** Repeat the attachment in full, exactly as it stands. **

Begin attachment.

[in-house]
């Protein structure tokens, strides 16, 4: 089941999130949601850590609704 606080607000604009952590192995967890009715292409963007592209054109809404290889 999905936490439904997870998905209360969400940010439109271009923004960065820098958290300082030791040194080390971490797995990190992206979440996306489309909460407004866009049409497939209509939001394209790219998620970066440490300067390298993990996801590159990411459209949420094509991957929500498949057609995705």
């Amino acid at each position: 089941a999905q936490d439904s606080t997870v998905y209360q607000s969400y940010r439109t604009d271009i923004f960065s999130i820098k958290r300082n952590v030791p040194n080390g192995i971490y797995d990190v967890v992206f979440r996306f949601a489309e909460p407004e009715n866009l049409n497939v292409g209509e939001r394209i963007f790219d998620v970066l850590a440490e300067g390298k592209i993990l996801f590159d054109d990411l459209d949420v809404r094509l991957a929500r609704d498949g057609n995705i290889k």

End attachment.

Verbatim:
[in-house]
């Protein structure tokens, strides 16, 4: 089941999130949601850590609704 606080607000604009952590192995967890009715292409963007592209054109809404290889 999905936490439904997870998905209360969400940010439109271009923004960065820098958290300082030791040194080390971490797995990190992206979440996306489309909460407004866009049409497939209509939001394209790219998620970066440490300067390298993990996801590159990411459209949420094509991957929500498949057609995705």
């Amino acid at each position: 089941a999905q936490d439904s606080t997870v998905y209360q607000s969400y940010r439109t604009d271009i923004f960065s999130i820098k958290r300082n952590v030791p040194n080390g192995i971490y797995d990190v967890v992206f979440r996306f949601a489309e909460p407004e009715n866009l049409n497939v292409g209509e939001r394209i963007f790219d998620v970066l850590a440490e300067g390298k592209i993990l996801f590159d054109d990411l459209d949420v809404r094509l991957a929500r609704d498949g057609n995705i290889k």